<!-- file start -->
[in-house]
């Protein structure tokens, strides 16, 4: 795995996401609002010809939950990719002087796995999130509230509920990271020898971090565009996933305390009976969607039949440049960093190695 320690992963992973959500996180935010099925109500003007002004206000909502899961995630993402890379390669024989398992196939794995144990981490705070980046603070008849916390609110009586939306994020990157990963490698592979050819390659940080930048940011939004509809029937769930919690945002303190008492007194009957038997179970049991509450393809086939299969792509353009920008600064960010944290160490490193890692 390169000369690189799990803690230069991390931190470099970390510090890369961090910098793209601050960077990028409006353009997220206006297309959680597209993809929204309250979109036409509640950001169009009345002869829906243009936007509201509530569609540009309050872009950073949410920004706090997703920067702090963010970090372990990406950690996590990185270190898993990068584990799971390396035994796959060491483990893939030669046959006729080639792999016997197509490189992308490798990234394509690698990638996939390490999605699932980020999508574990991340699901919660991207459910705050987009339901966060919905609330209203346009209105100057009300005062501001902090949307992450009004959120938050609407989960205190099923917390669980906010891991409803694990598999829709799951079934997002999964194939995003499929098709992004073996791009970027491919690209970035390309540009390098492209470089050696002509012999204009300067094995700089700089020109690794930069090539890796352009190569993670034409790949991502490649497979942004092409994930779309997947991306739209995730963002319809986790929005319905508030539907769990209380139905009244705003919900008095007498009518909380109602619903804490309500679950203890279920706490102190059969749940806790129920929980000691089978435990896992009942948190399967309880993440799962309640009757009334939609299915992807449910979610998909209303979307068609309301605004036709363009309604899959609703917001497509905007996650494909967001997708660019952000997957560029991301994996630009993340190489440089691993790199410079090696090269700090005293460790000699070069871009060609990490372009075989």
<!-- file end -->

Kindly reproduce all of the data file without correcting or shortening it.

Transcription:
[in-house]
């Protein structure tokens, strides 16, 4: 795995996401609002010809939950990719002087796995999130509230509920990271020898971090565009996933305390009976969607039949440049960093190695 320690992963992973959500996180935010099925109500003007002004206000909502899961995630993402890379390669024989398992196939794995144990981490705070980046603070008849916390609110009586939306994020990157990963490698592979050819390659940080930048940011939004509809029937769930919690945002303190008492007194009957038997179970049991509450393809086939299969792509353009920008600064960010944290160490490193890692 390169000369690189799990803690230069991390931190470099970390510090890369961090910098793209601050960077990028409006353009997220206006297309959680597209993809929204309250979109036409509640950001169009009345002869829906243009936007509201509530569609540009309050872009950073949410920004706090997703920067702090963010970090372990990406950690996590990185270190898993990068584990799971390396035994796959060491483990893939030669046959006729080639792999016997197509490189992308490798990234394509690698990638996939390490999605699932980020999508574990991340699901919660991207459910705050987009339901966060919905609330209203346009209105100057009300005062501001902090949307992450009004959120938050609407989960205190099923917390669980906010891991409803694990598999829709799951079934997002999964194939995003499929098709992004073996791009970027491919690209970035390309540009390098492209470089050696002509012999204009300067094995700089700089020109690794930069090539890796352009190569993670034409790949991502490649497979942004092409994930779309997947991306739209995730963002319809986790929005319905508030539907769990209380139905009244705003919900008095007498009518909380109602619903804490309500679950203890279920706490102190059969749940806790129920929980000691089978435990896992009942948190399967309880993440799962309640009757009334939609299915992807449910979610998909209303979307068609309301605004036709363009309604899959609703917001497509905007996650494909967001997708660019952000997957560029991301994996630009993340190489440089691993790199410079090696090269700090005293460790000699070069871009060609990490372009075989």